It’s Go Red for Women Week, and that means that U.S. Department of Veterans Affairs (VA) medical centers around the country are raising awareness about how heart disease affects women, including the growing number of women Veterans enrolled in VA care.

VA’s career physicians — including cardiologists who specialize in treating heart conditions and understanding how military service affects female Veterans’ heart health — know that heart disease is the leading cause of death for women. Women also often experience different warning signs than men, and so early identification of symptoms and treatment are crucial.

For women Veterans, heart disease awareness is even more important. If female Veterans are diagnosed with other conditions like depression, posttraumatic stress disorder or diabetes, their risk of developing cardiovascular disease increases. Given that women are the largest growing subset of the Veteran population, it is estimated that 80 percent will have at least one serious risk factor for heart disease by the time they reach age 65.

Choose VA for a career on the front lines of heart health

VA cardiologists have been on the forefront of research, clinical care innovation and the training of future physicians since the inception of VA’s cardiology program in 1935. VA cardiologists performed the first successful cardiac pacemaker implant in 1960.

VA cardiologists help run some of the largest, most impactful cardiovascular disease trials in recent years, like the Systolic Blood Pressure Intervention Trial (SPRINT) MIND study, co-led by VA Dr. William C. Cushman of the Memphis VA Medical Center, which recently found that intensive lowering of blood pressure can reduce a dementia risk factor.

That spirit of innovation and research continues today at VA, where fresh opportunities to choose careers as VA cardiologists abound throughout the continental United States and outlying territories.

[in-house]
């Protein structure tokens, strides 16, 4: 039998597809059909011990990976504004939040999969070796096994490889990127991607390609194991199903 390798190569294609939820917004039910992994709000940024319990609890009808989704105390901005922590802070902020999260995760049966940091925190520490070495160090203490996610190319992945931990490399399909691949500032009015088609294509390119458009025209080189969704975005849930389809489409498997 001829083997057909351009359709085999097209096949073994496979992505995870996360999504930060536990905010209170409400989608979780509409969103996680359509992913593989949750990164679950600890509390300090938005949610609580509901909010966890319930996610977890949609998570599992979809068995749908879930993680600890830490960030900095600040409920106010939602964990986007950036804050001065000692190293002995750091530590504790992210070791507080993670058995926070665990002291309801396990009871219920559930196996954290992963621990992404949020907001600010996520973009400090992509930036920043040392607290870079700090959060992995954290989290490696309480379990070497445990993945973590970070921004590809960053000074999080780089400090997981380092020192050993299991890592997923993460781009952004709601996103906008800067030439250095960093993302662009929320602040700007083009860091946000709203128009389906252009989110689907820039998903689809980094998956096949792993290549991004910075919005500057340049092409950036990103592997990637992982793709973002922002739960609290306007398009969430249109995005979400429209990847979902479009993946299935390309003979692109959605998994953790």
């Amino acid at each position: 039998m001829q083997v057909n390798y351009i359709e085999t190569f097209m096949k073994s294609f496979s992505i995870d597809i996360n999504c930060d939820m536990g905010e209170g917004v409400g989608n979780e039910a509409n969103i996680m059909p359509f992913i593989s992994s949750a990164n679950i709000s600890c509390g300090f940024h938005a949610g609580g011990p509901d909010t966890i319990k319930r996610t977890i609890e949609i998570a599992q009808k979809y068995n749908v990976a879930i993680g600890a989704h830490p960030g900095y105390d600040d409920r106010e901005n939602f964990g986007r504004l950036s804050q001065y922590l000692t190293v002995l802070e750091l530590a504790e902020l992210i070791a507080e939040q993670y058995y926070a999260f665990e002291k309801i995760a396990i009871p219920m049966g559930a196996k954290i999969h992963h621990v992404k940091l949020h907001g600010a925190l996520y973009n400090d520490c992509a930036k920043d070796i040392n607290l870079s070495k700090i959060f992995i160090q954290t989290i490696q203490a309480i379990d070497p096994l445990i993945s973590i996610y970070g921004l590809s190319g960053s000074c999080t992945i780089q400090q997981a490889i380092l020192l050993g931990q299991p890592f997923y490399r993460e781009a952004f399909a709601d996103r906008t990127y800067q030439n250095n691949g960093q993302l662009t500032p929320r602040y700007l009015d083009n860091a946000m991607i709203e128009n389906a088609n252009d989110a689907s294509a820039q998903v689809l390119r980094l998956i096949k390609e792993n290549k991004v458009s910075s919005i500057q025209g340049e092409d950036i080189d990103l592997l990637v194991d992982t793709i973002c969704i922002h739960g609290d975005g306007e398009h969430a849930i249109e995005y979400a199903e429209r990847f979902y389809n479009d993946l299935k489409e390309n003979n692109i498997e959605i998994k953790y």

With the help of the Women Veterans Health Care program, today’s VA cardiologists now examine how military service and co-occurring conditions affect heart health in women Veterans. Career VA health providers are also designing the future of cardiac rehabilitation by leveraging technologies that let patients recuperate at home with the help of smart phone monitoring.

Choose VA today

Like all VA physicians, cardiologists receive comprehensive benefits and perks. VA physicians with one active license can work at any VA. They may receive market, performance and incentive pay based on education and length of practice. Physicians hired under Title 38 get 49 days paid time off, and more time for continuing their education as permanent, full-time, board-certified physicians. Benefits also include access to the Federal Employees Retirement System.

VA cardiologists pioneer heart healthy treatments for all Veterans, including women Veterans, a growing patient group at VA. See if a VA career as a cardiologist is the right for you.

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Published on Feb. 4, 2019

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